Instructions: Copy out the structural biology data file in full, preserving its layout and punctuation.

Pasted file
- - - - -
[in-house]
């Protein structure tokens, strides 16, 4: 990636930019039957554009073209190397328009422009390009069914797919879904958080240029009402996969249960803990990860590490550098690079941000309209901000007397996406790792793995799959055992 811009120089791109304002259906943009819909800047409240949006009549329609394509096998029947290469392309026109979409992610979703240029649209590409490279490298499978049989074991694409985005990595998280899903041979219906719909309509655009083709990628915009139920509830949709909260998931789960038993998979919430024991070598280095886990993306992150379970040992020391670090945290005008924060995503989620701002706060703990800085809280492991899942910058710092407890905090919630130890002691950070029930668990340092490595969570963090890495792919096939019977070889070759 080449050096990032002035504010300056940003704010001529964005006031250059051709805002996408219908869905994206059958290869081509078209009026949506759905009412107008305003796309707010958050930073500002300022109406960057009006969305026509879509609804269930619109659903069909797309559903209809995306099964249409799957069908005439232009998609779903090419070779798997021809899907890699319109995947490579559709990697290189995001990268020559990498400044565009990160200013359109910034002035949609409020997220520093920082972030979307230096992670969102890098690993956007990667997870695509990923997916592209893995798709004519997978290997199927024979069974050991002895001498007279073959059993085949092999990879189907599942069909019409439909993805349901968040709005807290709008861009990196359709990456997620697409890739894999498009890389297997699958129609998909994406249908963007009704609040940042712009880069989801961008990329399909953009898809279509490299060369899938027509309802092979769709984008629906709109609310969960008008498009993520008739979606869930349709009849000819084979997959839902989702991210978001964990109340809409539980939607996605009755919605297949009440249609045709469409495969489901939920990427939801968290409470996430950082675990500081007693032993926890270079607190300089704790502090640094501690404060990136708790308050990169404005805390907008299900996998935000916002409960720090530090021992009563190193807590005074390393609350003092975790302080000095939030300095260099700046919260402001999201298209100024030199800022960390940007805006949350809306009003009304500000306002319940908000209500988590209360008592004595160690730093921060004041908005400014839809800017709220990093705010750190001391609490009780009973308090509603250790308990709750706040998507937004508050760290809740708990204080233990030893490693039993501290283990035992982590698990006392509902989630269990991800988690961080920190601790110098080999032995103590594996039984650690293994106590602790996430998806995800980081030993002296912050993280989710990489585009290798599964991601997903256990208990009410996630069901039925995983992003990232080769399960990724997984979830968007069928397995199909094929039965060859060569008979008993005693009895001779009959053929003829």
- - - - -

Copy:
[in-house]
């Protein structure tokens, strides 16, 4: 990636930019039957554009073209190397328009422009390009069914797919879904958080240029009402996969249960803990990860590490550098690079941000309209901000007397996406790792793995799959055992 811009120089791109304002259906943009819909800047409240949006009549329609394509096998029947290469392309026109979409992610979703240029649209590409490279490298499978049989074991694409985005990595998280899903041979219906719909309509655009083709990628915009139920509830949709909260998931789960038993998979919430024991070598280095886990993306992150379970040992020391670090945290005008924060995503989620701002706060703990800085809280492991899942910058710092407890905090919630130890002691950070029930668990340092490595969570963090890495792919096939019977070889070759 080449050096990032002035504010300056940003704010001529964005006031250059051709805002996408219908869905994206059958290869081509078209009026949506759905009412107008305003796309707010958050930073500002300022109406960057009006969305026509879509609804269930619109659903069909797309559903209809995306099964249409799957069908005439232009998609779903090419070779798997021809899907890699319109995947490579559709990697290189995001990268020559990498400044565009990160200013359109910034002035949609409020997220520093920082972030979307230096992670969102890098690993956007990667997870695509990923997916592209893995798709004519997978290997199927024979069974050991002895001498007279073959059993085949092999990879189907599942069909019409439909993805349901968040709005807290709008861009990196359709990456997620697409890739894999498009890389297997699958129609998909994406249908963007009704609040940042712009880069989801961008990329399909953009898809279509490299060369899938027509309802092979769709984008629906709109609310969960008008498009993520008739979606869930349709009849000819084979997959839902989702991210978001964990109340809409539980939607996605009755919605297949009440249609045709469409495969489901939920990427939801968290409470996430950082675990500081007693032993926890270079607190300089704790502090640094501690404060990136708790308050990169404005805390907008299900996998935000916002409960720090530090021992009563190193807590005074390393609350003092975790302080000095939030300095260099700046919260402001999201298209100024030199800022960390940007805006949350809306009003009304500000306002319940908000209500988590209360008592004595160690730093921060004041908005400014839809800017709220990093705010750190001391609490009780009973308090509603250790308990709750706040998507937004508050760290809740708990204080233990030893490693039993501290283990035992982590698990006392509902989630269990991800988690961080920190601790110098080999032995103590594996039984650690293994106590602790996430998806995800980081030993002296912050993280989710990489585009290798599964991601997903256990208990009410996630069901039925995983992003990232080769399960990724997984979830968007069928397995199909094929039965060859060569008979008993005693009895001779009959053929003829």